In October, we brought you the story of Ruth Armelin, a Portuguese woman who was one side of a pair of duelling lawsuits with the Roy Building, Toronto construction magnate Louis Reznick’s Barrington Street condo project.
Armelin had agreed to pay over $2 million for a luxury suite in the Roy, but as she told it, the project was plagued with delay and shoddy construction, and was generally less than advertised.
Now comes a second lawsuit against the Roy Building, this one filed by Michael Ritcey, an IT specialist, and his spouse, Andrea Ritcey, a music teacher. In their statement of claim, the Ritceys say that on April 5, 2017, they agreed to buy two units in the building, each of which came with a parking space and promised storage. Over the course of the next four months they paid a deposit for the two units totalling $167,400. The units were to be ready for occupancy “on or before September 1st, 2017.”
That occupation date, however, was repeatedly moved back. “As September 1st, 2017 moved closer and as The Roy appeared wholly unfit for habitation,” reads the claim, “[the Ritceys] began to confer with [representatives of The Roy] as to when the occupation of the units might actually be possible. In response to those inquiries, [The Roy] commenced an almost endless series of outright deceptions…”
First, according to the claim, The Roy said the building would be ready by November 2017. Then occupancy was set on “early 2018,” and then May 2018.
The Ritceys said that it was imperative that at least one of the units be ready by May 2018, as their daughter was finishing the 2017/18 school year and needed a place to live. The Roy assured the Ritceys that a unit would be ready for her.
Is it strange that a student would live in the luxurious Roy? It’s not like she had to couch surf or that her parents had to live in a van down by the river, right? Stay tuned, reader. Stay tuned.
May 2018 came and went, and still neither of the units was ready, but this time The Roy “guaranteed” (italics, bold, and underline in the original) that a unit would be ready by July 2018. Well, said the Ritceys, they absolutely needed it so their daughter would have a place to live for the 2018/19 school year.
Continues the claim:
When The Roy and the units were not completed, finished and ready for occupancy in July 2018, [the Ritceys] became concerned that [The Roy] lacked focus, lacked candour, had no idea when, or even if, The Roy and the units would be completed, finished and read for occupancy, and that the Defendant, and its various agents and representatives, were prepared to say anything, regardless of its accuracy and truthfulness, its falsity and its deceitfulness, simply assuage [the Ritceys’] legitimate and expressed concerns that they wanted to ensure their daughter had somewhere to live at the start of the school year…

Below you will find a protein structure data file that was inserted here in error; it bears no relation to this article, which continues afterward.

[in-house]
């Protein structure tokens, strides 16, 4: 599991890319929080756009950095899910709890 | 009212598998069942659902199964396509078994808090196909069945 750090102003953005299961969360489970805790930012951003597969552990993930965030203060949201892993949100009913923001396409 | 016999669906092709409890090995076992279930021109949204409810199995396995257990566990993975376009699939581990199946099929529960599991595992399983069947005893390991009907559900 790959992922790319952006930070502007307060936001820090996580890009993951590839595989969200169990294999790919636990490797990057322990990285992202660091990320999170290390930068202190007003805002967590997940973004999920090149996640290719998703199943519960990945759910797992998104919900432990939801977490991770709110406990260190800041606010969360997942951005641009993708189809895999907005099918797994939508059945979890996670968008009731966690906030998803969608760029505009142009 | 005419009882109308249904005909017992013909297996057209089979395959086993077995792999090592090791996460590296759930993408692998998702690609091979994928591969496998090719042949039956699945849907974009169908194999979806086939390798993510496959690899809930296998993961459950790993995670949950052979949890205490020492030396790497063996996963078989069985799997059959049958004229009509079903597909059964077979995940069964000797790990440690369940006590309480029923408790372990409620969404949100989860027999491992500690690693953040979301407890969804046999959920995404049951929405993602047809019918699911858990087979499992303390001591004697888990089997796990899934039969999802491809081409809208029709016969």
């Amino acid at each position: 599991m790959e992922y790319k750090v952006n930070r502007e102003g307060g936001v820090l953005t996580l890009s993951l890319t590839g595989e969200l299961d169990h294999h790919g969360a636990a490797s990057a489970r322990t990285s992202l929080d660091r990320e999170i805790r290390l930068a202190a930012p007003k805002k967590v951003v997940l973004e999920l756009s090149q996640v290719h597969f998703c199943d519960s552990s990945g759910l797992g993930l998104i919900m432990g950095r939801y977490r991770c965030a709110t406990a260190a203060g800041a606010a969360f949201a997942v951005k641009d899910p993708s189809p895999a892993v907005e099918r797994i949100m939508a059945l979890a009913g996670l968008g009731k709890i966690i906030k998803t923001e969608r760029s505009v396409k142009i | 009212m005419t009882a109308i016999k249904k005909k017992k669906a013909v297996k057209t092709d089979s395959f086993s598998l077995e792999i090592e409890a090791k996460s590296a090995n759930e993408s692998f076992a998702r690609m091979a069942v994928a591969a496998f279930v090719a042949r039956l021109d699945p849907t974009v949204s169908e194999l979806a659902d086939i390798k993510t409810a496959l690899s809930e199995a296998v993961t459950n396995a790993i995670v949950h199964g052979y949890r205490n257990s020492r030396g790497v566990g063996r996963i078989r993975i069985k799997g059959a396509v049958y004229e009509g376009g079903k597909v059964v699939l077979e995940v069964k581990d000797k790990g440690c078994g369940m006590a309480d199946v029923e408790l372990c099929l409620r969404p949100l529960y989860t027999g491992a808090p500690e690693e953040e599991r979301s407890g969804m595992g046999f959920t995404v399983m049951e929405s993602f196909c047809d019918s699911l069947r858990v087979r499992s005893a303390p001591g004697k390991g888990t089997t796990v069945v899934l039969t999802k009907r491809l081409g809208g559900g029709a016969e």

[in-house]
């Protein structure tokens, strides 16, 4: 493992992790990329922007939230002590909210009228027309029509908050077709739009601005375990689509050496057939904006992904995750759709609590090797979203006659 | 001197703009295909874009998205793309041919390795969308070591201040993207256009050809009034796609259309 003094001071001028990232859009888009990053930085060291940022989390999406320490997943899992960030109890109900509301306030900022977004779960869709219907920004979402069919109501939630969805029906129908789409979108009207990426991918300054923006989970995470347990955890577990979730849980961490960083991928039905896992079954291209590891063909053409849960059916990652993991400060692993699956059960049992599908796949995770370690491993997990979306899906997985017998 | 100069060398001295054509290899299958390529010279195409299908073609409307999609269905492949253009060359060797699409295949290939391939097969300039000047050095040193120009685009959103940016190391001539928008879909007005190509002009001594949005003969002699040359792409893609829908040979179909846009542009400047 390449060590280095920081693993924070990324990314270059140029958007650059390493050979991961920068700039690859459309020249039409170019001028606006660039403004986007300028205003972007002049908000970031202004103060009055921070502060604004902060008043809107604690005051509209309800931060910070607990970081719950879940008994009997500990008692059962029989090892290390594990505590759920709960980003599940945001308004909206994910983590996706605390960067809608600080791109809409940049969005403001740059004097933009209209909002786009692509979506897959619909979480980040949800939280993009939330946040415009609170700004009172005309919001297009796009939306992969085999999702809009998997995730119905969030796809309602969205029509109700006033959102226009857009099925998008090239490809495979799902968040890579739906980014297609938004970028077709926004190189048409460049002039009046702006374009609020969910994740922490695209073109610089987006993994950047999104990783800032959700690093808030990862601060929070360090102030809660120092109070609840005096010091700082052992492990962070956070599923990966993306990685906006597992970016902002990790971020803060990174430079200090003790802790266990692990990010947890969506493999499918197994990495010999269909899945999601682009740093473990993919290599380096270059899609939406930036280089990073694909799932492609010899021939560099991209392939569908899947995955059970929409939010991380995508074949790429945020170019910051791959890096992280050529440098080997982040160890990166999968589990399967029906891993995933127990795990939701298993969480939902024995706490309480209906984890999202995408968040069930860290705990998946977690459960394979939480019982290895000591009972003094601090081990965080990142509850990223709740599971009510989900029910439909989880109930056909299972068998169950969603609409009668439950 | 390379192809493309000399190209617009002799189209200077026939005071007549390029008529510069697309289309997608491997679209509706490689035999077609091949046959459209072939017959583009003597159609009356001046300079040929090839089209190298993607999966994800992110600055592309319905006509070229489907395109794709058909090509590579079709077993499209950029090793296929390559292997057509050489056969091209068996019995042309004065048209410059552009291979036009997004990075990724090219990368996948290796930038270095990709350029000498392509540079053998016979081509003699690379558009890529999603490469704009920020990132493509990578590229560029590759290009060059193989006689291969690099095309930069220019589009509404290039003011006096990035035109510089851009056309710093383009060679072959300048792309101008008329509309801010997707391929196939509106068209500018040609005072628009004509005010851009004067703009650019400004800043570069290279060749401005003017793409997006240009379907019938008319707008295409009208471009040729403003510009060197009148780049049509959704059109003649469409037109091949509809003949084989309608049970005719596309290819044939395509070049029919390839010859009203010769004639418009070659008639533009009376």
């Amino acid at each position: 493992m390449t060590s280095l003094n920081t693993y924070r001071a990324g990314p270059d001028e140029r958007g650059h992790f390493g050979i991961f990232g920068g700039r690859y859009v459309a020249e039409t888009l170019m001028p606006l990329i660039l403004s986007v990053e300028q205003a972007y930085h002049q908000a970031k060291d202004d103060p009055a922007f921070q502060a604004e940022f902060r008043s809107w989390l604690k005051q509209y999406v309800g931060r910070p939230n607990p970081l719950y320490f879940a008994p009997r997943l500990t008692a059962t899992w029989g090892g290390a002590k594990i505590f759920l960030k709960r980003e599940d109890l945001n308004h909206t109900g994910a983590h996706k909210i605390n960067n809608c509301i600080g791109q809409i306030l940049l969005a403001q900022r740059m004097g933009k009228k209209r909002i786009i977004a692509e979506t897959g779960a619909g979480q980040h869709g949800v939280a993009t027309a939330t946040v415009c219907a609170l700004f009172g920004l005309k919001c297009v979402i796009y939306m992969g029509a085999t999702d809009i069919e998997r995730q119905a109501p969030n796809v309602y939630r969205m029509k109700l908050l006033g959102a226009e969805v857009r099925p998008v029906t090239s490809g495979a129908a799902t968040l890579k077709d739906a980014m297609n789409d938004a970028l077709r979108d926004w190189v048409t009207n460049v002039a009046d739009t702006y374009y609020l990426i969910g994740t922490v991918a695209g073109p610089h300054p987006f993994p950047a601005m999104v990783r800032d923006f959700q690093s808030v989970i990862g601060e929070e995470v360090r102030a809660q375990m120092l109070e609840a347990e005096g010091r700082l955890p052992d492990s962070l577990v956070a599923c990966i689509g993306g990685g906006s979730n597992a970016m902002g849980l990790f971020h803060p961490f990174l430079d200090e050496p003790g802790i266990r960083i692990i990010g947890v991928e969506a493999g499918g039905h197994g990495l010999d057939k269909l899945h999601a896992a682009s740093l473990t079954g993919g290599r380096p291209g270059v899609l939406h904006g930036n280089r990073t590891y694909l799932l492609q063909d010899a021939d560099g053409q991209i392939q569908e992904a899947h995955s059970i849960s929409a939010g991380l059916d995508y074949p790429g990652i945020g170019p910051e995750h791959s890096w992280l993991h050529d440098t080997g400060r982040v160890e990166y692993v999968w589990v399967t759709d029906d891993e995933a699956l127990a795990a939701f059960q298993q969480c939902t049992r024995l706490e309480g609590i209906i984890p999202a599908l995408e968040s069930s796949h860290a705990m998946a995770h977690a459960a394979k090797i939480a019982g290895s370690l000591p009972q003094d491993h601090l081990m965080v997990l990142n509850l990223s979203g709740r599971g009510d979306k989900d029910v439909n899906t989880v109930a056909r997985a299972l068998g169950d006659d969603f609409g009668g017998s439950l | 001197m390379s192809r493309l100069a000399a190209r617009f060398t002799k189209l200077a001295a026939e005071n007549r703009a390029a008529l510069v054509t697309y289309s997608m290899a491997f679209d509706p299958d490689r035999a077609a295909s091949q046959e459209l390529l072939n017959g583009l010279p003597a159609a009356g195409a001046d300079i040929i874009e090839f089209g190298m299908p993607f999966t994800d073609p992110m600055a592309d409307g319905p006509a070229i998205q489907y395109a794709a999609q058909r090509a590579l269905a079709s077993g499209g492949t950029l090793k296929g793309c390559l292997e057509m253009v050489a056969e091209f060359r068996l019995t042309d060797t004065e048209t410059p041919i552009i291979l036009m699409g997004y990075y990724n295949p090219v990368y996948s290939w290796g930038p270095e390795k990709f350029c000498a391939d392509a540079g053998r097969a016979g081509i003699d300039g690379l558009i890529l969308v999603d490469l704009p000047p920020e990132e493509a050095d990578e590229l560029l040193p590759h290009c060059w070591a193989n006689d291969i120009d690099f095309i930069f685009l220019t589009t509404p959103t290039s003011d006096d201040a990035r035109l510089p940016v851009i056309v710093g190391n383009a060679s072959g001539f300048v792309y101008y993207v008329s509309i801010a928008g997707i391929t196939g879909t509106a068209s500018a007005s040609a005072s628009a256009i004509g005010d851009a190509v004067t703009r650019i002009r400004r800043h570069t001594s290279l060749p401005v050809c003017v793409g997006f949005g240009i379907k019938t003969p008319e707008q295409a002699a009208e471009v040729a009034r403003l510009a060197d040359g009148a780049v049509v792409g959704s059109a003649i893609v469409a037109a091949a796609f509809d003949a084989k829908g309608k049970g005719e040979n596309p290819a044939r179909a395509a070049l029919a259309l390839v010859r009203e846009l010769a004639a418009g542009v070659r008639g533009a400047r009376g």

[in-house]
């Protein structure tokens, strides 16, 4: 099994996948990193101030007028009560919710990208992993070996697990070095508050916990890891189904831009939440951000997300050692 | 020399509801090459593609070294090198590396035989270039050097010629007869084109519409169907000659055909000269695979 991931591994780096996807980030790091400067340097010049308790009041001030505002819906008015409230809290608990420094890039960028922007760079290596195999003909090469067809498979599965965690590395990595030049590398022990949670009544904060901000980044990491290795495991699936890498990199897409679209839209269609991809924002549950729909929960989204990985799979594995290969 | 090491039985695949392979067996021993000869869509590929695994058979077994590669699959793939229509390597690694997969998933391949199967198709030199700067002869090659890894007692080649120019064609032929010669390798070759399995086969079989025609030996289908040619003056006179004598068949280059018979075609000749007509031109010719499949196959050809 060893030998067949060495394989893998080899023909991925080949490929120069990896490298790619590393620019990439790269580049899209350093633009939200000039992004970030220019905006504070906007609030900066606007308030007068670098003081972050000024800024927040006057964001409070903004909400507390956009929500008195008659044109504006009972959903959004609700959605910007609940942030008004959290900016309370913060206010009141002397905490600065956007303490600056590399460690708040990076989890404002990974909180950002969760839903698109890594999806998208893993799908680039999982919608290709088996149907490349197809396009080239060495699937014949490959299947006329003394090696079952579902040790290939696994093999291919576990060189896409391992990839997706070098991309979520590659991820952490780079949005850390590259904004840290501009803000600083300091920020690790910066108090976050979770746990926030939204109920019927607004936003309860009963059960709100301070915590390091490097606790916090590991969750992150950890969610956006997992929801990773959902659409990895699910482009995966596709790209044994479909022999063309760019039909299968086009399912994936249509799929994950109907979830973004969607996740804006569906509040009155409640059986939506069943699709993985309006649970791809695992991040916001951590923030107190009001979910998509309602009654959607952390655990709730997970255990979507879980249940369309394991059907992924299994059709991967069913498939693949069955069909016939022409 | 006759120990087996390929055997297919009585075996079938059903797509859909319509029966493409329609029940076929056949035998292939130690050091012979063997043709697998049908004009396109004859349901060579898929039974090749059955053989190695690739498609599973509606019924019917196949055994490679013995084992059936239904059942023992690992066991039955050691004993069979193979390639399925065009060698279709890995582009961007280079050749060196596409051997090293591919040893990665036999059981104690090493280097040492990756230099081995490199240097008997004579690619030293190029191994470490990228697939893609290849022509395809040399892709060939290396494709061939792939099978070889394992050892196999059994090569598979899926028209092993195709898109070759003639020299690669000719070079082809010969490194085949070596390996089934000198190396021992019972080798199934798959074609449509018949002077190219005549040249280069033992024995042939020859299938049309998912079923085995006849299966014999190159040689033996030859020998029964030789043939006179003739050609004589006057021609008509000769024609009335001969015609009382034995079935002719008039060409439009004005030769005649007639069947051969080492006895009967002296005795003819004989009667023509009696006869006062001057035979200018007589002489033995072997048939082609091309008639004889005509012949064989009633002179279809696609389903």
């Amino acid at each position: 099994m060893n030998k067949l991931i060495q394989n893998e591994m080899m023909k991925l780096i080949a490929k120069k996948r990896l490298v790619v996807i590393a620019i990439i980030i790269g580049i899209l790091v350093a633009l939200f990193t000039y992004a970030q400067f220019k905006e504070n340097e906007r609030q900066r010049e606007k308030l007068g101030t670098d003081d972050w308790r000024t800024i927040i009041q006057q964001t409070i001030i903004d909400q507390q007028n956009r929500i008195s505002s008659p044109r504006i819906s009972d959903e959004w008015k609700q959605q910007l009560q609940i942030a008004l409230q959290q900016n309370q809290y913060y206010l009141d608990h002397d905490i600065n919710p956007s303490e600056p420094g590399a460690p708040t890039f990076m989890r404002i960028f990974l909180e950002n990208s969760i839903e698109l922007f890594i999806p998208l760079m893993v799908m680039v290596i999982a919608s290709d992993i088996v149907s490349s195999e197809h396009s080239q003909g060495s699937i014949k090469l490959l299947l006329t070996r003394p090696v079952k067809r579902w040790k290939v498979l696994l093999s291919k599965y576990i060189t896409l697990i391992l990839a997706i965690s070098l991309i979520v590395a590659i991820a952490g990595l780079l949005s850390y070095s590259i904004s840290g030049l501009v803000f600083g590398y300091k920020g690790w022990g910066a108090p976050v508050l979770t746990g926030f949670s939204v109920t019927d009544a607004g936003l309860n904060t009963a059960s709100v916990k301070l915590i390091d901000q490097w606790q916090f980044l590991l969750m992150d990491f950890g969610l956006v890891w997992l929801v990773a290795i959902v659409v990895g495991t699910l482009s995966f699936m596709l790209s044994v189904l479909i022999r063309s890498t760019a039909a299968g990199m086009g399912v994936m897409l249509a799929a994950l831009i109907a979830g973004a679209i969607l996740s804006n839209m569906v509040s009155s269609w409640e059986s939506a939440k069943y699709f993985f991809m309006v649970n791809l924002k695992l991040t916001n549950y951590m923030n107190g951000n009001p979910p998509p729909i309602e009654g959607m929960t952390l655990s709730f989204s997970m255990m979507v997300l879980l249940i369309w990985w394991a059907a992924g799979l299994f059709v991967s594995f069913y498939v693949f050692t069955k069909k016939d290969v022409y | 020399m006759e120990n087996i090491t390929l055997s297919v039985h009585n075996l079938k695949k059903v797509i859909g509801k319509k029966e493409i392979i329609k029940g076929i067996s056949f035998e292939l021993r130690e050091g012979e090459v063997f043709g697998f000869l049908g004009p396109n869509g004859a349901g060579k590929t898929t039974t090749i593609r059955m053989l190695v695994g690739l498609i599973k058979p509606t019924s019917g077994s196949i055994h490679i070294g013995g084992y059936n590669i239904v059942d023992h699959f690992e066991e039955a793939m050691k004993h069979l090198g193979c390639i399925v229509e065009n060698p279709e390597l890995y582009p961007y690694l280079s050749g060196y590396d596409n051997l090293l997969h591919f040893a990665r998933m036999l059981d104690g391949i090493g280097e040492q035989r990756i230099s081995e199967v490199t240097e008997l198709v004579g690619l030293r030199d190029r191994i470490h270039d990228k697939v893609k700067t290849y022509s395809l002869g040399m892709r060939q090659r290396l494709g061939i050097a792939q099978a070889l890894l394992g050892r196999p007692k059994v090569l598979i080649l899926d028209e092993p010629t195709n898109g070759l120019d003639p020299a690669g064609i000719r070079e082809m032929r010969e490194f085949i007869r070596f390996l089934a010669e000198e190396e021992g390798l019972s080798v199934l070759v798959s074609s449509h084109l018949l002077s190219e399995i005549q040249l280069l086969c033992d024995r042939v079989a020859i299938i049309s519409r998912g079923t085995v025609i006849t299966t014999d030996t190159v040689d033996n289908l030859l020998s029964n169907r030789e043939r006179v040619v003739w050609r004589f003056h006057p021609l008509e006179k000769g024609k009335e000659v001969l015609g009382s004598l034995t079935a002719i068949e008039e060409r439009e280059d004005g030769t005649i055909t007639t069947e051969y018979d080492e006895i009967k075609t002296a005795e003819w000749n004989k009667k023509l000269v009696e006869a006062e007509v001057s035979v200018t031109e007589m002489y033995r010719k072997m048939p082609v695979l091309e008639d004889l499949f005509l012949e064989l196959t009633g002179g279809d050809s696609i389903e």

When the July 2018 date became clearly unachievable, the Defendant then represented that The Roy and the units would be ready for occupancy in August 2018, and then later September 2018.
Guess what happened? Yep, the units weren’t ready by September 2018, but The Roy “guaranteed” that they’d be ready by “early January” 2019. Then February. Then March. And then May 2019.
All these delays meant that the Ritcey’s daughter couldn’t live in The Roy, and so they “were required to arrange for alternative accommodations for their daughter (including being forced to sleep on friends’ couches instead of in the luxury condo represented by the Defendant).”
Meanwhile, the parents were suffering from the delays as well, says the claim:
Ultimately, occupancy of one of the units could not occur until June 2019 and of the other unit until later. [The Ritceys] by that time having sold their house, with their belongings in storage in multiple locations, and being required to live in multiple temporary locations, including their van, in which they lived out of for a week, and having nowhere else for themselves and their family to live, reluctantly agreed to take possession of the units despite their being only semi-completed at the time.